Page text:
Women in British Politics c.1890 – 2000
6-7 May 2011
University of Lincoln
Initial Call for Papers
In 1890 no woman in Britain had a Parliamentary vote and their membership of political parties was restricted to auxiliary organisations such as the Women’s Liberal Federation and the Primrose League. In 1997, the number of women elected to Westminster rose above 100 for the first time. Between these two dates, a number of key milestones facilitated a greater involvement by women in formal political processes including partial, then equal suffrage; equal membership of political parties; legislation on equal pay and sexual discrimination and affirmative actions including all-women shortlists. There were also attempts to challenge the gendering of politics through alternative sites including the peace movement, the Women’s Liberation movement and the short-lived Women’s Party. This conference seeks to explore such things in more detail to understand the processes through which women’s relationship to politics has changed as well as to interrogate the longer-term effects of such changes. The conference will conclude with a special event celebrating the life of Caroline Martyn (1867-1896) the Lincoln-born socialist speaker and writer who was an early pioneer of women’s political activism.We welcome proposals for papers or full panel sessions.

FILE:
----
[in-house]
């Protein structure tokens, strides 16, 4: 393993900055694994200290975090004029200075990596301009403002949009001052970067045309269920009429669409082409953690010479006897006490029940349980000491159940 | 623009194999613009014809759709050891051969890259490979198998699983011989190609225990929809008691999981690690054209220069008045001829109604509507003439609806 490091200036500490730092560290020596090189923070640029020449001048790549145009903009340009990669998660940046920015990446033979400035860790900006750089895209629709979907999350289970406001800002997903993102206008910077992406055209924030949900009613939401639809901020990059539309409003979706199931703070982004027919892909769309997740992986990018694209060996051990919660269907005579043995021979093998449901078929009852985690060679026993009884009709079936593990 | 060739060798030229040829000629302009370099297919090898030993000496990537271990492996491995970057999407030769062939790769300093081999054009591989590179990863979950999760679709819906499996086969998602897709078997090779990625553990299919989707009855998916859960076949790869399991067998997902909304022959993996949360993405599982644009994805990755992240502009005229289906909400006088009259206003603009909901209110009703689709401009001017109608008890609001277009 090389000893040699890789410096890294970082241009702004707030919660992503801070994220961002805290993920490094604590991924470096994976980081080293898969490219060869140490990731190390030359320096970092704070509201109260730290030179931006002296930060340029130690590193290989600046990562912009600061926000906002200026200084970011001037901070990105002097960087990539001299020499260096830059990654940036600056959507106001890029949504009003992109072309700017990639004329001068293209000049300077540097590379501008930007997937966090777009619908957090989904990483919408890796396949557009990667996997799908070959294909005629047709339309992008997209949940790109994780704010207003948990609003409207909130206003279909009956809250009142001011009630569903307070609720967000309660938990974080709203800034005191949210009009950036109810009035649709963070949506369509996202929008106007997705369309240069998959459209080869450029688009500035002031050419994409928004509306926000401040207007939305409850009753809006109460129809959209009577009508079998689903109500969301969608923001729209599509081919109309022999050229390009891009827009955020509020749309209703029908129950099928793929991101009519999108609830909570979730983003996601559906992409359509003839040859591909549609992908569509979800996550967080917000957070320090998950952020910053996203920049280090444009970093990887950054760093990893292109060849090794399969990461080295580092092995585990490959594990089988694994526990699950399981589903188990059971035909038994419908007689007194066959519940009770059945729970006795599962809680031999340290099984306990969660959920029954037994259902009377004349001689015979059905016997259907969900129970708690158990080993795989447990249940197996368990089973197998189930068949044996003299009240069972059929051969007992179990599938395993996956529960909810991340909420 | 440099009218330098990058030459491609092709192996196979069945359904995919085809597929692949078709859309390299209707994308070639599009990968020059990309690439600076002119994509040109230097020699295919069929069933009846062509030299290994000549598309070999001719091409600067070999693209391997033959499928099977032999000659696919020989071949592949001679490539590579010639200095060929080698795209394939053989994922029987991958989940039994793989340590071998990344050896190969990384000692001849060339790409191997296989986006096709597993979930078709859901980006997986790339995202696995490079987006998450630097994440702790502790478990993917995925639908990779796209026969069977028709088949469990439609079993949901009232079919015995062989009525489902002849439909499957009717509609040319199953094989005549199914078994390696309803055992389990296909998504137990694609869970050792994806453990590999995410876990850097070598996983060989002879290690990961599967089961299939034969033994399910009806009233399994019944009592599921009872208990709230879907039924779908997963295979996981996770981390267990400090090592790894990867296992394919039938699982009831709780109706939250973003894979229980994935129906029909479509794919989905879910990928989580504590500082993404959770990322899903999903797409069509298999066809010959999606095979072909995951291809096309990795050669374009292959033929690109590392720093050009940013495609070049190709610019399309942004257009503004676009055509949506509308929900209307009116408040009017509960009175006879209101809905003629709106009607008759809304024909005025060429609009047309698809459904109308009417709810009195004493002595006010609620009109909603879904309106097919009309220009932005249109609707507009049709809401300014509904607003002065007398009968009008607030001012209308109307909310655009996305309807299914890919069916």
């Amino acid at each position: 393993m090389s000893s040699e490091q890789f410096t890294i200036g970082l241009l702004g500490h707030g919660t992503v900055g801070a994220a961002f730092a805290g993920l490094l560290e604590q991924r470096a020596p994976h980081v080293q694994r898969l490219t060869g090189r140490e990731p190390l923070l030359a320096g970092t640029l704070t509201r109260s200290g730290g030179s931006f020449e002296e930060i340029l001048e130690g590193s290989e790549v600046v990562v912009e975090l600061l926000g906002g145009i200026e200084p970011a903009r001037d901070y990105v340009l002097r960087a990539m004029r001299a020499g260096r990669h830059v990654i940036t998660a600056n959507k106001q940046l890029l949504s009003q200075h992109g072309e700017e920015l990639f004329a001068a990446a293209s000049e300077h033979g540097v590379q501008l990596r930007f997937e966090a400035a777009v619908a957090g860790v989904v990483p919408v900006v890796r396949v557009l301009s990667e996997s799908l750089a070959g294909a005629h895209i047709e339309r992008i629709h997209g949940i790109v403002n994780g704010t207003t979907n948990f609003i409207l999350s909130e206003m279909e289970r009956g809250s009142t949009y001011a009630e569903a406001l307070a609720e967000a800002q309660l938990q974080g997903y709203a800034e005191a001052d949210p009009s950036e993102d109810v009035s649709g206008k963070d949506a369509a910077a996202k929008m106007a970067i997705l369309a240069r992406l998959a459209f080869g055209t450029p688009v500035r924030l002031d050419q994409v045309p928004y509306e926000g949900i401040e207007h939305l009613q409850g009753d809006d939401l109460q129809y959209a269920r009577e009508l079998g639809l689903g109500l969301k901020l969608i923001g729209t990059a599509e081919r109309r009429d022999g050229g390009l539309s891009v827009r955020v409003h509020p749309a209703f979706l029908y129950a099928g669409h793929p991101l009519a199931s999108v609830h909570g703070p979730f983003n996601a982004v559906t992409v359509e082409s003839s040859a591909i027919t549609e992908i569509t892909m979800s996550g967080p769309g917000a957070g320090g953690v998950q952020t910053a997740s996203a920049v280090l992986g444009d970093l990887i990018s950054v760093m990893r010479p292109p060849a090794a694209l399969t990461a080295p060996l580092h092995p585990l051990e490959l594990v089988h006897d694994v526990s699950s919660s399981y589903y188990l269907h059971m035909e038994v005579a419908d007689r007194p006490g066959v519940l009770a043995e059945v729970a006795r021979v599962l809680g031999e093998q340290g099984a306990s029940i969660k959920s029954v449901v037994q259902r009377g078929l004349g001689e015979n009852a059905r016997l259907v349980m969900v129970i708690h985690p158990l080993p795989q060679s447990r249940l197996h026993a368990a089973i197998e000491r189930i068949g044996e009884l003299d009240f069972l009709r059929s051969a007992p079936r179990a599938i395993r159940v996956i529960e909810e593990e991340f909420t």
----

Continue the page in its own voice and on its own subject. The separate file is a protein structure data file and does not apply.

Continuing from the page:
Topics might include:
Women in individual political parties; Scottish or Welsh experiences; the Edwardian suffrage movement; women, politics and war; the Women’s Liberation Movement; women at Westminster; individual organisations; single-issue political campaigns.
Please send proposals to firstname.lastname@example.org marked ‘Women in British Politics’Conference organiser: Professor Krista Cowman, Lincoln School of Humanities, University of Lincoln.